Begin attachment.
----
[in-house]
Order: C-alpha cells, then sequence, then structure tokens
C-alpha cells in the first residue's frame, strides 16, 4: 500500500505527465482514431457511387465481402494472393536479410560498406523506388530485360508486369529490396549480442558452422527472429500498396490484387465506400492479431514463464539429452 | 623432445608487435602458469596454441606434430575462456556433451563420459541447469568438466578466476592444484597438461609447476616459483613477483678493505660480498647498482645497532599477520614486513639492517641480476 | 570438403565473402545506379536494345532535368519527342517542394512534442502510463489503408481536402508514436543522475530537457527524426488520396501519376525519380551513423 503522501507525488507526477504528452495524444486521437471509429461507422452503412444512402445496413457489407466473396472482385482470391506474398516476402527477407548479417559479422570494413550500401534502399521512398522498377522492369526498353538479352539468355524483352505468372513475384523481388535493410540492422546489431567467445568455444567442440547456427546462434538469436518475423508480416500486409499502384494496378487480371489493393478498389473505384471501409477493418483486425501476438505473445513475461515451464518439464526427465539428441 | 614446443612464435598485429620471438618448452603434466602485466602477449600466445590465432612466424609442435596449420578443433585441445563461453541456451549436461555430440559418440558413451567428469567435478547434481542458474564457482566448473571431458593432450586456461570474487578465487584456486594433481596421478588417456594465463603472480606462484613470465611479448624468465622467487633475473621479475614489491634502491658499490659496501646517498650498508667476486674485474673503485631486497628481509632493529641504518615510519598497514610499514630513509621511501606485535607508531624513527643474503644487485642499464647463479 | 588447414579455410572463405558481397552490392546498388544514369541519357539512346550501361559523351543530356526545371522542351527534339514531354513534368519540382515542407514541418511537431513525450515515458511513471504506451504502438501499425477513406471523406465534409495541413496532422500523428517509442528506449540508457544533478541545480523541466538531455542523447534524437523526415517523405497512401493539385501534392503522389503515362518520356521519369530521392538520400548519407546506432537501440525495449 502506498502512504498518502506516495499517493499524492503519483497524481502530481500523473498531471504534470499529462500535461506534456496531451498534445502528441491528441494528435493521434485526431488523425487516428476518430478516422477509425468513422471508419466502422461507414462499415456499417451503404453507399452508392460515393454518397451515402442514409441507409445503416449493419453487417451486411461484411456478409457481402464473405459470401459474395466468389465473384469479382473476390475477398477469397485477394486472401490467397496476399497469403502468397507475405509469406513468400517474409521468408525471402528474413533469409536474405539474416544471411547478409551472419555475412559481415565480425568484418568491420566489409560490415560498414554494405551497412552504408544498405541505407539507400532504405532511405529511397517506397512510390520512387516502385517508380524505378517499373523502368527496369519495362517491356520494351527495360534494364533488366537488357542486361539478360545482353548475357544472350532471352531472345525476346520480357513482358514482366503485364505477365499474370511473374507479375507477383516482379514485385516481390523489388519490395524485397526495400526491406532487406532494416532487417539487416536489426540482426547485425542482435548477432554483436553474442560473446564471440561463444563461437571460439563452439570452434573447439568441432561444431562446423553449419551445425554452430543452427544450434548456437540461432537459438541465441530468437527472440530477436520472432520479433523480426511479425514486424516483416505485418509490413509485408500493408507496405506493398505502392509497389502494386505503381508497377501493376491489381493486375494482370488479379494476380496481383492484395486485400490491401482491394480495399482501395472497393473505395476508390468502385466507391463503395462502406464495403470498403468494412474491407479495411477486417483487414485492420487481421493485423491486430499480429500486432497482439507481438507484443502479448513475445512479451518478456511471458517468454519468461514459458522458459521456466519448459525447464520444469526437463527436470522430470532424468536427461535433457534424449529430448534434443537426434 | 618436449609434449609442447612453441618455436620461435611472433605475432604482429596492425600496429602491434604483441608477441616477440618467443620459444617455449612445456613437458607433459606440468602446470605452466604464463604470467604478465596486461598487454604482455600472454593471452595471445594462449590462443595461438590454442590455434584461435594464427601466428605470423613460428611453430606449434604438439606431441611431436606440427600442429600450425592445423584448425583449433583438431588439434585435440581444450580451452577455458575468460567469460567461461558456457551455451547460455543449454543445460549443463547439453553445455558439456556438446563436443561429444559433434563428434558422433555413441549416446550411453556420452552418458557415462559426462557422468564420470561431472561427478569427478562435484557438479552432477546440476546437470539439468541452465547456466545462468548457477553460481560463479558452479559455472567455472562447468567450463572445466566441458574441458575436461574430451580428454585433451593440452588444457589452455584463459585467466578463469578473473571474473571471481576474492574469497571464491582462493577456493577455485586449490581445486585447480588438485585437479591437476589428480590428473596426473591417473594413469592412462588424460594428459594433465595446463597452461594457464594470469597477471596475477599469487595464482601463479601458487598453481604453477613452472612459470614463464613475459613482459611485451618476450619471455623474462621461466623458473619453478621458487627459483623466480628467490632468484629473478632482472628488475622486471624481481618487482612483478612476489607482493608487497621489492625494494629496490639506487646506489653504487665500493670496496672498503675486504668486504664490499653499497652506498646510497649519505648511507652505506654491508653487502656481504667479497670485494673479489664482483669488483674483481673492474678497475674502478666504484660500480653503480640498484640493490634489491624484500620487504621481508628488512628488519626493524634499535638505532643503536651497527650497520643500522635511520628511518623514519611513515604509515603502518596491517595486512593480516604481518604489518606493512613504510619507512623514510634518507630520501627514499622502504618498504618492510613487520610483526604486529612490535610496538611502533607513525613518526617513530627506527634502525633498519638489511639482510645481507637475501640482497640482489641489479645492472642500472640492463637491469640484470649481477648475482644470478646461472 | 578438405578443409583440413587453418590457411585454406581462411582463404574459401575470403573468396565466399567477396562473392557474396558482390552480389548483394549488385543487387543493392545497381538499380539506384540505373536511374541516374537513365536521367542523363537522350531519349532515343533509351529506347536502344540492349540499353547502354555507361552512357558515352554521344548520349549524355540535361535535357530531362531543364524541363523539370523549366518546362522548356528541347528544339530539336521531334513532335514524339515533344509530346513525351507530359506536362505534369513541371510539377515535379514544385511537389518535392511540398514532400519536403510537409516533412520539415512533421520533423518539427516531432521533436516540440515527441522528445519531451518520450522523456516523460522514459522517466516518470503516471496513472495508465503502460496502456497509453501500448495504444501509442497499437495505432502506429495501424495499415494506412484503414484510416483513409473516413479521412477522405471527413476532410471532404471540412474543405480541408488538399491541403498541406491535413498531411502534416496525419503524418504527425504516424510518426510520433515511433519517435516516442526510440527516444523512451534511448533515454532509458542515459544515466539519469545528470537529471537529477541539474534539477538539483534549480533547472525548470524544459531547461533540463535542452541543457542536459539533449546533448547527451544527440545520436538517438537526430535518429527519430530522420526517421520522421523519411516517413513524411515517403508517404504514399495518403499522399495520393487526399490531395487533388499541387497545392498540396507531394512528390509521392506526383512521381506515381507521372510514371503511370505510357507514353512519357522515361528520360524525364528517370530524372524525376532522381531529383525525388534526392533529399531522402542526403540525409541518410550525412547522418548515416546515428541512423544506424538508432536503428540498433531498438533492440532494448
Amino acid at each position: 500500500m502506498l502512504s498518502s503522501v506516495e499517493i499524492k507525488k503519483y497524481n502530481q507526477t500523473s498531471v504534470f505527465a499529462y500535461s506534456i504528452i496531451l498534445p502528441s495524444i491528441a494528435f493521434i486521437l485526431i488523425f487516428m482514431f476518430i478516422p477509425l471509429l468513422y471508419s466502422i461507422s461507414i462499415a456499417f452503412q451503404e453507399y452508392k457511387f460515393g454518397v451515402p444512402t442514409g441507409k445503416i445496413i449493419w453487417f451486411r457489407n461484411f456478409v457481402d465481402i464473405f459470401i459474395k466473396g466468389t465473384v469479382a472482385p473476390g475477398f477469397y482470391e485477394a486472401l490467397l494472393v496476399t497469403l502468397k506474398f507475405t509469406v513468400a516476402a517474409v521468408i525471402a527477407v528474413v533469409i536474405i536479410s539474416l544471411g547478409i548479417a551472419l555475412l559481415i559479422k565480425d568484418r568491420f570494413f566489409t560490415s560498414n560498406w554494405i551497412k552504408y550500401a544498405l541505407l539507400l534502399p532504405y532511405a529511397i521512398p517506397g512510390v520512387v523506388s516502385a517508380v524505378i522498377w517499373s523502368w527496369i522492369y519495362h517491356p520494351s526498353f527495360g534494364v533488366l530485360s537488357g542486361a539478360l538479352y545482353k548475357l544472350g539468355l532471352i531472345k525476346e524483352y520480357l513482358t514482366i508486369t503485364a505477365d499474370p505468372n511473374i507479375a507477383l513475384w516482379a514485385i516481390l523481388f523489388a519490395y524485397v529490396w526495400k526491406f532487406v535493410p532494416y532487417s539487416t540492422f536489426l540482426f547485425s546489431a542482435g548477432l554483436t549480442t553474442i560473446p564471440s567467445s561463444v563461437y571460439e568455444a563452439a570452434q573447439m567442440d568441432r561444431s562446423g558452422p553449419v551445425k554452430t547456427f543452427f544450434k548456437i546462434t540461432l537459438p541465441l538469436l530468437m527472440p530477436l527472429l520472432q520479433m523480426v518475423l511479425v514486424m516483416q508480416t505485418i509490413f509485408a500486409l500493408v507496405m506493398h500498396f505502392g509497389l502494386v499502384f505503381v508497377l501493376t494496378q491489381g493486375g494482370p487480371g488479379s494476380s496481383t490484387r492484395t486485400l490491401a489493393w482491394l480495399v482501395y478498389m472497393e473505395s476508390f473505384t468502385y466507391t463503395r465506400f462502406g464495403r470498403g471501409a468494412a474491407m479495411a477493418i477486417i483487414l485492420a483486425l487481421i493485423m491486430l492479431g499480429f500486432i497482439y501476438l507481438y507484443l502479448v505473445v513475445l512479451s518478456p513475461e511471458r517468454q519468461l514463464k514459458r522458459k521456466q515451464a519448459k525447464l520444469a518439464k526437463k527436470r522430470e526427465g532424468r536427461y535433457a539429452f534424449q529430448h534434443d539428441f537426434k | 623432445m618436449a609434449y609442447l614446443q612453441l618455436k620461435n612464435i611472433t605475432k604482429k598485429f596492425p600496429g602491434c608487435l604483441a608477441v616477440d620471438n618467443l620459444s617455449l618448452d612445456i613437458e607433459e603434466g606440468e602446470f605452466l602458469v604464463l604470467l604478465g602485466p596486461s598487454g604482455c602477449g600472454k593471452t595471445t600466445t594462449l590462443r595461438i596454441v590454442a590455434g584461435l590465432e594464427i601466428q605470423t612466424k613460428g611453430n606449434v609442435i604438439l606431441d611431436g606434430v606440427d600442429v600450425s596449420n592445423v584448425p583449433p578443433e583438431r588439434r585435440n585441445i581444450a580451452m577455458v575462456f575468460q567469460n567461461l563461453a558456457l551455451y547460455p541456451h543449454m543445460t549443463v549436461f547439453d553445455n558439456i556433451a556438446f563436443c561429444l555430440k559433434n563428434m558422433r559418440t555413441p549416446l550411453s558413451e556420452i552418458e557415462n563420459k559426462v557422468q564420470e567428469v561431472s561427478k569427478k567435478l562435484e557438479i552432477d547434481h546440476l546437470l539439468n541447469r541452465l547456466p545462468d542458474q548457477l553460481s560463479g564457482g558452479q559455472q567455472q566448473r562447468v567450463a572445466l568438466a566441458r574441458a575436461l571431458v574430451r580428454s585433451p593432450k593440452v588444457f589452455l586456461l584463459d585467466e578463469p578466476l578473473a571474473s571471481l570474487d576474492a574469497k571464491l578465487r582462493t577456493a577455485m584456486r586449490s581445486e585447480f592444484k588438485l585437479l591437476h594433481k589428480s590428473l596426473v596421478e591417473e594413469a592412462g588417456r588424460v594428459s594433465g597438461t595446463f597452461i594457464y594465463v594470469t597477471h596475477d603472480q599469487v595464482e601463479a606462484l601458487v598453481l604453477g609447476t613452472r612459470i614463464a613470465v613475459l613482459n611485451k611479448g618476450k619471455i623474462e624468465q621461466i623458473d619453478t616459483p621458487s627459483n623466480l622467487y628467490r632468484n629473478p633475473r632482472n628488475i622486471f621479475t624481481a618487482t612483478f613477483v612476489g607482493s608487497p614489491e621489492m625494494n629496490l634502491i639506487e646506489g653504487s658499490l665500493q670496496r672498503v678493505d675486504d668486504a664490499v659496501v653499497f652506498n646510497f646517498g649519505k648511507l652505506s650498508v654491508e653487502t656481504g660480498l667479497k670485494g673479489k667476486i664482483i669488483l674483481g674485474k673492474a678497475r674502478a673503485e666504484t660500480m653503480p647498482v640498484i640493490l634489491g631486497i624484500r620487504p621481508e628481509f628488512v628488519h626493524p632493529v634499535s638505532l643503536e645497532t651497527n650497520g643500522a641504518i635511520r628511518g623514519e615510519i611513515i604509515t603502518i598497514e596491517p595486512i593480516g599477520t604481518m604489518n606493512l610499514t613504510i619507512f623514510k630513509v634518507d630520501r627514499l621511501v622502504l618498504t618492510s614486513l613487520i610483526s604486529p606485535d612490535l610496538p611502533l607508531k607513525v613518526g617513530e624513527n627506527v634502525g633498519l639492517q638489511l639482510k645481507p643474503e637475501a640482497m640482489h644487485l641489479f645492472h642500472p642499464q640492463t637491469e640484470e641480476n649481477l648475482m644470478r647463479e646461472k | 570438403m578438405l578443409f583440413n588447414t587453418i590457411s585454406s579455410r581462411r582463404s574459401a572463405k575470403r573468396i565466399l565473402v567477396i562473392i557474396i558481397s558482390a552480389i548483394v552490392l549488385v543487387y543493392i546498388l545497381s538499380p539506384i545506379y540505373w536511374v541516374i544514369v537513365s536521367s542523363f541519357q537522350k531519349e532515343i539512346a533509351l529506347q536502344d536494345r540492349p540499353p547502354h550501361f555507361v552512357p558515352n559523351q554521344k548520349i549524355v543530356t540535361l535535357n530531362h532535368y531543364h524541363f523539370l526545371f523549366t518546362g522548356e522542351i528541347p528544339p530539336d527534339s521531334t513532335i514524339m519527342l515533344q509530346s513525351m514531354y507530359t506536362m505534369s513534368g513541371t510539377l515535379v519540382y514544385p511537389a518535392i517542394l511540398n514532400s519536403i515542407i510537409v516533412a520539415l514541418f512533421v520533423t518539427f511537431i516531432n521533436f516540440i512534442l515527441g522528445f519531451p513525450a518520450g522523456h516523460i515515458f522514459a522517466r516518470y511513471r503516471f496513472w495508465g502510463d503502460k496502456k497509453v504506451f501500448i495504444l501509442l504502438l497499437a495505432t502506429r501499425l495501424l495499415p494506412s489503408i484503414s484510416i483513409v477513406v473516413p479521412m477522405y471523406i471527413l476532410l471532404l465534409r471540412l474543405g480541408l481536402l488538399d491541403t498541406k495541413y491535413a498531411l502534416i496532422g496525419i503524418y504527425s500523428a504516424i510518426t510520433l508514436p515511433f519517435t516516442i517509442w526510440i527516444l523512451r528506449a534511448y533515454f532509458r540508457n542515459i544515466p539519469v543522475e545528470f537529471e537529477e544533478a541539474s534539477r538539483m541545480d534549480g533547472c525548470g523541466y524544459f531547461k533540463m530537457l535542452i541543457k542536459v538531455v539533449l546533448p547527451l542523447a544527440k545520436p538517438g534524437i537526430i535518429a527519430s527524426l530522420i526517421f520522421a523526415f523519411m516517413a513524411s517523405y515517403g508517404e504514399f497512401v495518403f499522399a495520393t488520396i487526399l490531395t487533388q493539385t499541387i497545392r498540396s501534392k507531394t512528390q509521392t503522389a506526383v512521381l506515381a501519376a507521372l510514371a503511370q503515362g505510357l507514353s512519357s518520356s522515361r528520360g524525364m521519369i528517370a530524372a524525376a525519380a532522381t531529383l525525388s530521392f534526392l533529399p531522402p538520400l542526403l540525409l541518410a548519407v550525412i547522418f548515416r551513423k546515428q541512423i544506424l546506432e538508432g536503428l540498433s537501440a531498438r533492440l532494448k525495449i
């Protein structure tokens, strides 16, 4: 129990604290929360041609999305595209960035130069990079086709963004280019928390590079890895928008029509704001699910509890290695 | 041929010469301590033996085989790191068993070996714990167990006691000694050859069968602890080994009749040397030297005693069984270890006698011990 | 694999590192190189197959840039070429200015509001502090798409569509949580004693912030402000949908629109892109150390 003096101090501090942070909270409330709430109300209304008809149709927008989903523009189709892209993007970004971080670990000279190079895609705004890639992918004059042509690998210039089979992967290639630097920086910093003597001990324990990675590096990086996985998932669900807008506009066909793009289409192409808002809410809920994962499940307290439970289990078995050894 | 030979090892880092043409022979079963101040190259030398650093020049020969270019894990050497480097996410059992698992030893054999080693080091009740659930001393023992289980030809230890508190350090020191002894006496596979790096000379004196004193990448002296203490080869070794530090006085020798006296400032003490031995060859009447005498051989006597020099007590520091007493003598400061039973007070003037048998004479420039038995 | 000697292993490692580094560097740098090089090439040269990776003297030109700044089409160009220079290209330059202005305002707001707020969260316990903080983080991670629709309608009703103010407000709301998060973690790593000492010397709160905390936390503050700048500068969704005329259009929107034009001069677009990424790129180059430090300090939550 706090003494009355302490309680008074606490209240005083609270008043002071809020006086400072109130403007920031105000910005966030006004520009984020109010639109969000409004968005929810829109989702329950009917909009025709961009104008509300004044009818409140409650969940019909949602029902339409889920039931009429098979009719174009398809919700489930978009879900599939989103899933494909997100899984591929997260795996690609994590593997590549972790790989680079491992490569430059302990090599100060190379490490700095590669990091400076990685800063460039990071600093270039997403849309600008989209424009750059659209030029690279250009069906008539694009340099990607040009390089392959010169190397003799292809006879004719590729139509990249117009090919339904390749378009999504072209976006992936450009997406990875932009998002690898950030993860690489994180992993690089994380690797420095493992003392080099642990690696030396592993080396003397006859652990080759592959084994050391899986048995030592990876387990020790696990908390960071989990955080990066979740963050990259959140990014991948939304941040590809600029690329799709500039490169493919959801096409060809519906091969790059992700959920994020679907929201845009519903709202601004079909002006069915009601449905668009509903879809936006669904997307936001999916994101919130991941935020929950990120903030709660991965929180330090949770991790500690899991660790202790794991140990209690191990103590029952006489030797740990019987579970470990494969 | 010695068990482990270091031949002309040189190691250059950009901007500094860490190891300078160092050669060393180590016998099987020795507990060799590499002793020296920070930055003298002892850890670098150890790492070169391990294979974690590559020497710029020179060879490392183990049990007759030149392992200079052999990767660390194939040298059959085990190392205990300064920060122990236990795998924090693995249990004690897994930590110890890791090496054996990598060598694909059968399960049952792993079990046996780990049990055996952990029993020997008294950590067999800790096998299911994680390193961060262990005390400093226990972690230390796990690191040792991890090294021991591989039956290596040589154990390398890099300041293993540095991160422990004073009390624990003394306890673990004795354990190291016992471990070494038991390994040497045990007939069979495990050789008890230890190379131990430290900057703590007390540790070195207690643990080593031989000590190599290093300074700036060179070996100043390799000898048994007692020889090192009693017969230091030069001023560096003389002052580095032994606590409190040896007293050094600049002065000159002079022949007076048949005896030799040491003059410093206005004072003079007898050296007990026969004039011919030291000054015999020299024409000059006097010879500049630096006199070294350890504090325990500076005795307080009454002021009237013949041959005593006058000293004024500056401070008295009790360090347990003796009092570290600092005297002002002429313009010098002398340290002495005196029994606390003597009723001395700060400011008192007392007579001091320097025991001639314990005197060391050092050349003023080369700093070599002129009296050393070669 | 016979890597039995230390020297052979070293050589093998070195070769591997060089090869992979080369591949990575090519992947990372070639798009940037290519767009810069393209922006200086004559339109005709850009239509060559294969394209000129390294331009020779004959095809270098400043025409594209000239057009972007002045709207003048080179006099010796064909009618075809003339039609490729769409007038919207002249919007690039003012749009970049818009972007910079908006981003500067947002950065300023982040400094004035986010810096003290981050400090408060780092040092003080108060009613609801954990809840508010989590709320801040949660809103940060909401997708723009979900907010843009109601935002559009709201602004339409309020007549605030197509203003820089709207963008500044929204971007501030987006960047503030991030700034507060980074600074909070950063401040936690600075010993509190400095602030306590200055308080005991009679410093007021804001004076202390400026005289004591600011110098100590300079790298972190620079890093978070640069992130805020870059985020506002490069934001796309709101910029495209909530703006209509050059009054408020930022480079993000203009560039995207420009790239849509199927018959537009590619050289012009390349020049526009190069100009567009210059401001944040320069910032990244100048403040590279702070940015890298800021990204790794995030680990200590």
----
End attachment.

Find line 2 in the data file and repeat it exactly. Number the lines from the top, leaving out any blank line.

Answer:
Order: C-alpha cells, then sequence, then structure tokens